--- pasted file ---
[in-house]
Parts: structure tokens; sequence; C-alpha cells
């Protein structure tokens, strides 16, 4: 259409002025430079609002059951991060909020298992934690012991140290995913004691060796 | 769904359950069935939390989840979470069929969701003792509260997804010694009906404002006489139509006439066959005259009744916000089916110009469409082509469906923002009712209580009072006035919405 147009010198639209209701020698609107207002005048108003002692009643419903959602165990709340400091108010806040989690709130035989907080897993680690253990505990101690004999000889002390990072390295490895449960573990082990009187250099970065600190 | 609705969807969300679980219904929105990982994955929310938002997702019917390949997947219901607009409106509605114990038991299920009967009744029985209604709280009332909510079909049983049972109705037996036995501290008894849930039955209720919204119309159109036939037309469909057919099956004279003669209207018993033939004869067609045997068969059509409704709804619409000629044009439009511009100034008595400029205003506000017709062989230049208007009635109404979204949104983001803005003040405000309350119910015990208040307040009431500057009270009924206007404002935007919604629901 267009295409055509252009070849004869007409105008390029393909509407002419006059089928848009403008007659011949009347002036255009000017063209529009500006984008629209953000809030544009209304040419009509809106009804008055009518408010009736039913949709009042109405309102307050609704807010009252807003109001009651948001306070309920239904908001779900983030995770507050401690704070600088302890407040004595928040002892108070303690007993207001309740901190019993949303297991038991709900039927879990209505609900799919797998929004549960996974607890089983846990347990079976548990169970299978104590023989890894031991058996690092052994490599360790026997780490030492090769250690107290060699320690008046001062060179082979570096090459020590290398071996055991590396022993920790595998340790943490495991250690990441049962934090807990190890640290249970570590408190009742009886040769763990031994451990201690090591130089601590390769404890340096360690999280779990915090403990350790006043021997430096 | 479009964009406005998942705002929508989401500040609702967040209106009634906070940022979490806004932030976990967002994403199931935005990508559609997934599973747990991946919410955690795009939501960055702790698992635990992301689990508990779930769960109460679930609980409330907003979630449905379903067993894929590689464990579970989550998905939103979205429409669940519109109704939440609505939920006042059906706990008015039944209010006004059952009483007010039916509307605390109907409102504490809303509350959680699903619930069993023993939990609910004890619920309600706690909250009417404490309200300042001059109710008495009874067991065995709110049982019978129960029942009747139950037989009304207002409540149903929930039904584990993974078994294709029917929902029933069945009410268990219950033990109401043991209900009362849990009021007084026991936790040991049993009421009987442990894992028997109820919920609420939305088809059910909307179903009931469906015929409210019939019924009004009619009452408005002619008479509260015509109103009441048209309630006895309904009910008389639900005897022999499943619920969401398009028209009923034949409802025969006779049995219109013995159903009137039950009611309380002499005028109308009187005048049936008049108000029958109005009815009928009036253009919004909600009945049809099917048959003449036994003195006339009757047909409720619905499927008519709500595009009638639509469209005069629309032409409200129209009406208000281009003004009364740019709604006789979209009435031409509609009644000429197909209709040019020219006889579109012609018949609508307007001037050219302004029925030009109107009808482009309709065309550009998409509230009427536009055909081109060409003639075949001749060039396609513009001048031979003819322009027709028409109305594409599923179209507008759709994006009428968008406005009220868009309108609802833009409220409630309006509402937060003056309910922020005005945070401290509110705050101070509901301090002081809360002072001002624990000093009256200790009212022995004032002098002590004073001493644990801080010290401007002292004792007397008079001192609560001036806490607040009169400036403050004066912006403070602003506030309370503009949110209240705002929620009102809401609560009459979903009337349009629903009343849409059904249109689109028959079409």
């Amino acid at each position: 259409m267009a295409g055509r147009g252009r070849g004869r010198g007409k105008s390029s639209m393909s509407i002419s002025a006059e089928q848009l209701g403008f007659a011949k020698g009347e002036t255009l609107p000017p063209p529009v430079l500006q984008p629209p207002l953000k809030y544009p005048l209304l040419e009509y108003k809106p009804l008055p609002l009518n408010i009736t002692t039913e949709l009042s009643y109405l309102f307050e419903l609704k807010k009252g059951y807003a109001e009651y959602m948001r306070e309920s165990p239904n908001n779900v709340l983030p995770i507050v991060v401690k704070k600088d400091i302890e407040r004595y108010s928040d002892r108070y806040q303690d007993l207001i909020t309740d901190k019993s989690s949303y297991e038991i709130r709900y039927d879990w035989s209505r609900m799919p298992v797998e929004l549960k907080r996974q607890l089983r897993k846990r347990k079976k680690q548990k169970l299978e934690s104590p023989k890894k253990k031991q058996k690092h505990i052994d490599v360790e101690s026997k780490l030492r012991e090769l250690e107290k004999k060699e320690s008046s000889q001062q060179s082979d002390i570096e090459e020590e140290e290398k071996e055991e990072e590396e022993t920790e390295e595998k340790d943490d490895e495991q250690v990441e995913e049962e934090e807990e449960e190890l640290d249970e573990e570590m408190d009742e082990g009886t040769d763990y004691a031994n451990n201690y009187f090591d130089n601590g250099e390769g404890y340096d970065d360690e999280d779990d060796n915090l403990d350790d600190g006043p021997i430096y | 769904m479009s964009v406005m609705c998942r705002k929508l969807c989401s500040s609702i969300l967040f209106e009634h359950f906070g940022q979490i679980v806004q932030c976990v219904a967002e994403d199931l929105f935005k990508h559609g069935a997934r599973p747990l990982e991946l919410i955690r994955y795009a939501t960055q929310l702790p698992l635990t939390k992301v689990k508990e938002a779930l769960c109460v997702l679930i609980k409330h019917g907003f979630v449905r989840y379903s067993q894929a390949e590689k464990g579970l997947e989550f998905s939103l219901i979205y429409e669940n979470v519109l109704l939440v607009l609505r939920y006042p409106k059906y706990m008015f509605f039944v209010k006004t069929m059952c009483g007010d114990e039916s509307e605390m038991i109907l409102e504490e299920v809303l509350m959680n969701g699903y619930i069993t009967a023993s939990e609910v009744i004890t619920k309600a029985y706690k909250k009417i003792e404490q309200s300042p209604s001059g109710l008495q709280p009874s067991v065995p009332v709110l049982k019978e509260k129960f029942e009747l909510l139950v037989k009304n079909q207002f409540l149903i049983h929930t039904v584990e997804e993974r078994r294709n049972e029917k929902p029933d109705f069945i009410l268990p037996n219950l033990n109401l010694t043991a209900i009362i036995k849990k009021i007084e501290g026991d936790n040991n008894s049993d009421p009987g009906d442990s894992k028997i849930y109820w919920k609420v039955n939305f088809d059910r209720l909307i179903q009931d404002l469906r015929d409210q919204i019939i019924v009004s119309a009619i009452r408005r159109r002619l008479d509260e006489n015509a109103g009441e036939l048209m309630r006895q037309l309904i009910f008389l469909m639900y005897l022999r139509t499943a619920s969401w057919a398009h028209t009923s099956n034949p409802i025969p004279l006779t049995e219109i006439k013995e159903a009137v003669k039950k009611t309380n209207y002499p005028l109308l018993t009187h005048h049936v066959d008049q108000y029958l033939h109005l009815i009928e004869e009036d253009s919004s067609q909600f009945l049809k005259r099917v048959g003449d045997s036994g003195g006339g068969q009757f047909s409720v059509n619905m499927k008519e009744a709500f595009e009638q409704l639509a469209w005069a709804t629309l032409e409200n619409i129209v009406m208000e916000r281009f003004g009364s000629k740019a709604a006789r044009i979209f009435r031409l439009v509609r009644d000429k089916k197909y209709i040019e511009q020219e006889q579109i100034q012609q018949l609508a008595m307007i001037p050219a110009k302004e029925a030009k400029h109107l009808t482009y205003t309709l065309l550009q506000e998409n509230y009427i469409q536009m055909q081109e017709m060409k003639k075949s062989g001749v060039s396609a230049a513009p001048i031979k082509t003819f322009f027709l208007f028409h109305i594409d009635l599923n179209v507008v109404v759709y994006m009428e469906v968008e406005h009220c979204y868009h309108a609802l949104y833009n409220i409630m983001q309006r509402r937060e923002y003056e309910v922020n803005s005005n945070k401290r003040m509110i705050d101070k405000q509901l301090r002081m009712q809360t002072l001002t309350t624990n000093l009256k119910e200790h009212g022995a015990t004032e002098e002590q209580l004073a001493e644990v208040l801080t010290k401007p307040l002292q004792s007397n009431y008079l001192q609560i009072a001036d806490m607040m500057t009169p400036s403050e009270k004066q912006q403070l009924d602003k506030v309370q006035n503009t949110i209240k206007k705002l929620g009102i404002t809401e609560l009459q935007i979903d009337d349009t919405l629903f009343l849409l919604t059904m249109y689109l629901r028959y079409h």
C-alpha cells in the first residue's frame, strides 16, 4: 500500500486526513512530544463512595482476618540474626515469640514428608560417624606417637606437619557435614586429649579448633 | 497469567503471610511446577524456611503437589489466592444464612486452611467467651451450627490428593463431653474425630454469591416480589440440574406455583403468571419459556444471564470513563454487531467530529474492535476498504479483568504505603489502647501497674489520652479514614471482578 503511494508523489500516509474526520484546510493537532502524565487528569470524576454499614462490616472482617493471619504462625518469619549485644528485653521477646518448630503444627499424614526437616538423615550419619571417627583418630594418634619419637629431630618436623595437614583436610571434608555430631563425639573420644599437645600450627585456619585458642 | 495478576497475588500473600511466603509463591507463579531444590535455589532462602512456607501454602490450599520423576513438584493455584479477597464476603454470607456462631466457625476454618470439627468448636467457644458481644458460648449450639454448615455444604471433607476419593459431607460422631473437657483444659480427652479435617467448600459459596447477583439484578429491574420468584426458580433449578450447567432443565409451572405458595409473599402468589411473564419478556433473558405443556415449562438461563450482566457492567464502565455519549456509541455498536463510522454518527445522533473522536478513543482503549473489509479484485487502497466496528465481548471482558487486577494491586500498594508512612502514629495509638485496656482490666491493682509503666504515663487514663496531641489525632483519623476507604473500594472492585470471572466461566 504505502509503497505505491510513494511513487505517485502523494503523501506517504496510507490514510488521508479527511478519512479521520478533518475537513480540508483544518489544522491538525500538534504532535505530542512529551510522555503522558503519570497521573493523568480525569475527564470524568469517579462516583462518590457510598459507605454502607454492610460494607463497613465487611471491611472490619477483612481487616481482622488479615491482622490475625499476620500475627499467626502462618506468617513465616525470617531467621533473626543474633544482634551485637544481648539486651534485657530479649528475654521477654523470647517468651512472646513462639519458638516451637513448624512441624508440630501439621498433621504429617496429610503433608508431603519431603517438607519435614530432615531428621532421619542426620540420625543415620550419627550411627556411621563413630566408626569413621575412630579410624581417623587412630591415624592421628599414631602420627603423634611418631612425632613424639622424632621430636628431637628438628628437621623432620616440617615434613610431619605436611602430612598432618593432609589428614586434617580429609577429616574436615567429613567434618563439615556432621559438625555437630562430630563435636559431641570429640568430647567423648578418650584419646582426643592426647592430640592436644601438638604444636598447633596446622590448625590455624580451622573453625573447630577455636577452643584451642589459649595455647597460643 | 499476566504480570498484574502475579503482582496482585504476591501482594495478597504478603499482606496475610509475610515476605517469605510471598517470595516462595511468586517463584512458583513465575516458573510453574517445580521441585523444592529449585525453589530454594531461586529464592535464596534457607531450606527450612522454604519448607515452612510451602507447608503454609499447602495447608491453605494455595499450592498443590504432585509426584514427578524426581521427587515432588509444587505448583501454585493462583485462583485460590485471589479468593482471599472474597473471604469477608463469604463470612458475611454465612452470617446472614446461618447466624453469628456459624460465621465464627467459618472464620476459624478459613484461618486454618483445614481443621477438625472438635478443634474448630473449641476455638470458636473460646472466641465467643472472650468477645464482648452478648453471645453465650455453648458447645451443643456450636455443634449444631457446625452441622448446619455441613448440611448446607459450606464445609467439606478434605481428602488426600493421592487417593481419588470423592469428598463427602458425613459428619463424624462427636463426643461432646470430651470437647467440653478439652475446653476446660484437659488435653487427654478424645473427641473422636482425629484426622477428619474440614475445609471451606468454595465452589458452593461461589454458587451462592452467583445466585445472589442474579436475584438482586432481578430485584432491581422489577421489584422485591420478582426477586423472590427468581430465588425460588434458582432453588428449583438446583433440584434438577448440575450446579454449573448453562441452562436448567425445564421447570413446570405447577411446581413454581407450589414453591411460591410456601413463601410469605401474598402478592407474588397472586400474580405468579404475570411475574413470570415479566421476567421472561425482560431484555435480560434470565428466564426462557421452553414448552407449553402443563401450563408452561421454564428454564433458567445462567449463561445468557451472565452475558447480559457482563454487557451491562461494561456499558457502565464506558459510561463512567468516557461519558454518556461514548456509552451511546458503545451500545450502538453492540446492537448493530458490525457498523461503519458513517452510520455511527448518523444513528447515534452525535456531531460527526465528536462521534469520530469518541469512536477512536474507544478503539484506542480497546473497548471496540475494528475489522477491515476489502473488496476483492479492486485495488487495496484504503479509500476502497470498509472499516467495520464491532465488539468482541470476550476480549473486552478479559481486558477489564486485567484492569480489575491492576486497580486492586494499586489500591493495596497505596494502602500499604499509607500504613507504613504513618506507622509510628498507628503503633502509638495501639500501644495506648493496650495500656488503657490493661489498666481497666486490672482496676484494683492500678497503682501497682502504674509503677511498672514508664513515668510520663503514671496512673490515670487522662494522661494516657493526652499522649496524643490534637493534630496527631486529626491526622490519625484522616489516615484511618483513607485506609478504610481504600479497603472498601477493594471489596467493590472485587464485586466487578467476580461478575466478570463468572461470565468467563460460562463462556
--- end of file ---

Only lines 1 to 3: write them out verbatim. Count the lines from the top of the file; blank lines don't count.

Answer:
[in-house]
Parts: structure tokens; sequence; C-alpha cells
């Protein structure tokens, strides 16, 4: 259409002025430079609002059951991060909020298992934690012991140290995913004691060796 | 769904359950069935939390989840979470069929969701003792509260997804010694009906404002006489139509006439066959005259009744916000089916110009469409082509469906923002009712209580009072006035919405 147009010198639209209701020698609107207002005048108003002692009643419903959602165990709340400091108010806040989690709130035989907080897993680690253990505990101690004999000889002390990072390295490895449960573990082990009187250099970065600190 | 609705969807969300679980219904929105990982994955929310938002997702019917390949997947219901607009409106509605114990038991299920009967009744029985209604709280009332909510079909049983049972109705037996036995501290008894849930039955209720919204119309159109036939037309469909057919099956004279003669209207018993033939004869067609045997068969059509409704709804619409000629044009439009511009100034008595400029205003506000017709062989230049208007009635109404979204949104983001803005003040405000309350119910015990208040307040009431500057009270009924206007404002935007919604629901 267009295409055509252009070849004869007409105008390029393909509407002419006059089928848009403008007659011949009347002036255009000017063209529009500006984008629209953000809030544009209304040419009509809106009804008055009518408010009736039913949709009042109405309102307050609704807010009252807003109001009651948001306070309920239904908001779900983030995770507050401690704070600088302890407040004595928040002892108070303690007993207001309740901190019993949303297991038991709900039927879990209505609900799919797998929004549960996974607890089983846990347990079976548990169970299978104590023989890894031991058996690092052994490599360790026997780490030492090769250690107290060699320690008046001062060179082979570096090459020590290398071996055991590396022993920790595998340790943490495991250690990441049962934090807990190890640290249970570590408190009742009886040769763990031994451990201690090591130089601590390769404890340096360690999280779990915090403990350790006043021997430096 | 479009964009406005998942705002929508989401500040609702967040209106009634906070940022979490806004932030976990967002994403199931935005990508559609997934599973747990991946919410955690795009939501960055702790698992635990992301689990508990779930769960109460679930609980409330907003979630449905379903067993894929590689464990579970989550998905939103979205429409669940519109109704939440609505939920006042059906706990008015039944209010006004059952009483007010039916509307605390109907409102504490809303509350959680699903619930069993023993939990609910004890619920309600706690909250009417404490309200300042001059109710008495009874067991065995709110049982019978129960029942009747139950037989009304207002409540149903929930039904584990993974078994294709029917929902029933069945009410268990219950033990109401043991209900009362849990009021007084026991936790040991049993009421009987442990894992028997109820919920609420939305088809059910909307179903009931469906015929409210019939019924009004009619009452408005002619008479509260015509109103009441048209309630006895309904009910008389639900005897022999499943619920969401398009028209009923034949409802025969006779049995219109013995159903009137039950009611309380002499005028109308009187005048049936008049108000029958109005009815009928009036253009919004909600009945049809099917048959003449036994003195006339009757047909409720619905499927008519709500595009009638639509469209005069629309032409409200129209009406208000281009003004009364740019709604006789979209009435031409509609009644000429197909209709040019020219006889579109012609018949609508307007001037050219302004029925030009109107009808482009309709065309550009998409509230009427536009055909081109060409003639075949001749060039396609513009001048031979003819322009027709028409109305594409599923179209507008759709994006009428968008406005009220868009309108609802833009409220409630309006509402937060003056309910922020005005945070401290509110705050101070509901301090002081809360002072001002624990000093009256200790009212022995004032002098002590004073001493644990801080010290401007002292004792007397008079001192609560001036806490607040009169400036403050004066912006403070602003506030309370503009949110209240705002929620009102809401609560009459979903009337349009629903009343849409059904249109689109028959079409």